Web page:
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  • Writer's pictureKristina Trott

Humble Nehemiah vs. Ambitious John and James: Unveiling Leadership Lessons in Servanthood




I’ve got Bibles scattered all over my house so that I can read one whenever I sit down. Today I read an excerpt about the rebuilding the wall of Jerusalem from the book of Nehemiah in the Old Testament as I ate breakfast, and a New Testament incident where James and John, two of Jesus' disciples, approached him with a request to sit on his right and left hand in his kingdom, seeking positions of power and authority, as I sipped my morning chai.


Although the 2 incidents seemed unrelated, as I thought about them a common theme emerged. Let’s backtrack because not everyone is familiar with these 2 incidents.


Nehemiah served as the cupbearer to the king of Persia, Artaxerxes I. Upon hearing about the distressed state of Jerusalem and its broken-down walls, Nehemiah felt compelled to seek permission from the king to return and oversee the rebuilding process. The king granted Nehemiah's request, and he arrived in Jerusalem.


Nehemiah shared his plan with the people of Jerusalem, and they all agreed to rebuild the walls. Nehemiah organised the people into different groups and assigned them sections of the wall to work on. Despite facing opposition and ridicule from neighbouring enemies, Nehemiah and his servants worked diligently to rebuild the wall, each focussing on their assigned tasks.


During this time, the governor of the region sent several letters to Nehemiah, attempting to distract him from his work and even inviting him to meet. However, Nehemiah refused to be compromised and recognised that his mission was to restore Jerusalem, not to indulge in worldly affairs or accept food from the governor. Nehemiah remained focussed on his duty as a servant of God.


The New Testament incident (Mk 10:35-45) has Jesus rebuking James and John and explaining that they did not understand the concept of servanthood and the nature of his kingdom. He told them that positions of honour were not for him to grant; rather, they would be given to those prepared by God.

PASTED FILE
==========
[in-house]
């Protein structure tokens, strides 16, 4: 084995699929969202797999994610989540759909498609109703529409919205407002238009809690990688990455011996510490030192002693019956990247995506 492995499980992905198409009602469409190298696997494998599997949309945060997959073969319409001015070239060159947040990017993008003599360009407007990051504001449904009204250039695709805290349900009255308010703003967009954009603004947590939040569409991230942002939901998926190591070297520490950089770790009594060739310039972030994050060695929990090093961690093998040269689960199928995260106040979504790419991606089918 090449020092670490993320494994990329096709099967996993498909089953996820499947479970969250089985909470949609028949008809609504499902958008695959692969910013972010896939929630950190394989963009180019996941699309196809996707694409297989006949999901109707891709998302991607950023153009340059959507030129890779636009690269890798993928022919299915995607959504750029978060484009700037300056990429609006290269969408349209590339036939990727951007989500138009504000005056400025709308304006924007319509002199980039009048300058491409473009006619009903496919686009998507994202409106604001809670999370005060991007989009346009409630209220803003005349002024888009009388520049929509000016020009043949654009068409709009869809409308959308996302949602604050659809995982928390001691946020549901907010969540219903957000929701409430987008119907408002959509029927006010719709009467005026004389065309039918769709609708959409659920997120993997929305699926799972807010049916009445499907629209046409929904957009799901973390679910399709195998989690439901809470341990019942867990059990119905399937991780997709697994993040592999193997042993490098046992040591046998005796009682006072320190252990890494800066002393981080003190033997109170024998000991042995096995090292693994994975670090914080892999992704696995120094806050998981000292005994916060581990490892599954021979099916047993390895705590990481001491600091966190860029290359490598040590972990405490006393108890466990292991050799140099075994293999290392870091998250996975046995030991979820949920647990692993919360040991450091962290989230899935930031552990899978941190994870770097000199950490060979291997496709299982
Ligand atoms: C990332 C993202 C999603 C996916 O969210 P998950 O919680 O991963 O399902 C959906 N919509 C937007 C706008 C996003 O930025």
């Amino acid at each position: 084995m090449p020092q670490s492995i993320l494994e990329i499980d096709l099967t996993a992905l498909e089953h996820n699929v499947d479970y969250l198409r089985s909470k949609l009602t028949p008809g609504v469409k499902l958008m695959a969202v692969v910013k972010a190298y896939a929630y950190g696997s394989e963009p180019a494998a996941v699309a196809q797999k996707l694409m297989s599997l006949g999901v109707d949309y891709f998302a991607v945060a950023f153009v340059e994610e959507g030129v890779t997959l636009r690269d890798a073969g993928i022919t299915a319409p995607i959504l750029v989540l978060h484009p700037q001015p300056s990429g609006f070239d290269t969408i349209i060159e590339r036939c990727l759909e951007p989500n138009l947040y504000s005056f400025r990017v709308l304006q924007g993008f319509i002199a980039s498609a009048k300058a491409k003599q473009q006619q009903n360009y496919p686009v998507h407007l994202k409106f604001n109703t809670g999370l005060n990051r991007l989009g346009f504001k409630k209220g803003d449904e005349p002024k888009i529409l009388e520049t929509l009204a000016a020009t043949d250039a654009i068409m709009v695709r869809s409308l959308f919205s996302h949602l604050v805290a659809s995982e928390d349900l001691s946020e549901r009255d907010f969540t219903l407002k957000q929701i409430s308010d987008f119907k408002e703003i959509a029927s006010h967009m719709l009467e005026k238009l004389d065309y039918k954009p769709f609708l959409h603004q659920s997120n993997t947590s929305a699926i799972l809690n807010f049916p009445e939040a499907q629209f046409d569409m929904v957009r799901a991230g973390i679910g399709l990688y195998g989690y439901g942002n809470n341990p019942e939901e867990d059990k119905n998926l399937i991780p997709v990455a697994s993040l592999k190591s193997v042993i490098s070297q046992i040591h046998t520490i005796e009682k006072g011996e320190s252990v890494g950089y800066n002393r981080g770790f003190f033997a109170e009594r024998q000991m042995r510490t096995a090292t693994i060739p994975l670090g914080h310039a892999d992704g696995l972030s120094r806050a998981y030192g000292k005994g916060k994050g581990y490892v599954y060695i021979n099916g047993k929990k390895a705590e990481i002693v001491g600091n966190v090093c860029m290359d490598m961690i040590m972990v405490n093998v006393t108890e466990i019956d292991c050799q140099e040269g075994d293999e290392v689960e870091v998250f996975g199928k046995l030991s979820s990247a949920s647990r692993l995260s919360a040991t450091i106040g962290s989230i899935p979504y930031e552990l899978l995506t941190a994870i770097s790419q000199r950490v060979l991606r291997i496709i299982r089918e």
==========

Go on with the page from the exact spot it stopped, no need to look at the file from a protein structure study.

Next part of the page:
Jesus emphasised that greatness in His kingdom was found in serving others rather than seeking positions of authority or power.


Jesus used himself as an example, stating, "Even the Son of Man came not to be served but to be a servant—to offer His life as a ransom for others." Jesus taught that true greatness and honour in His kingdom came from a humble heart and a willingness to serve others.


These two stories showcase the importance of being humble and serving others, as demonstrated by Nehemiah and Jesus. Both individuals prioritised their duties as servants of their respective causes over personal desires for power and recognition.


This really is the essence of what Jesus has asked us to do. Rather than serve the “little god” in our human natures, and feed pride, greed, evil desires and selfishness, we are to look to our big God who demonstrated what it means when we discard the burden of sin. By becoming like Jesus who was “gentle and humble of heart,” following Him as our Lird and Master, we will find rest for our weary souls.


28 Come to Me, all who are weary and burdened, and I will give you rest. 29 Put My yoke upon your shoulders—it might appear heavy at first, but it is perfectly fitted to your curves. Learn from Me, for I am gentle and humble of heart. When you are yoked to Me, your weary souls will find rest. (Matt. 11:28-29).


All quotes are from The Voice.

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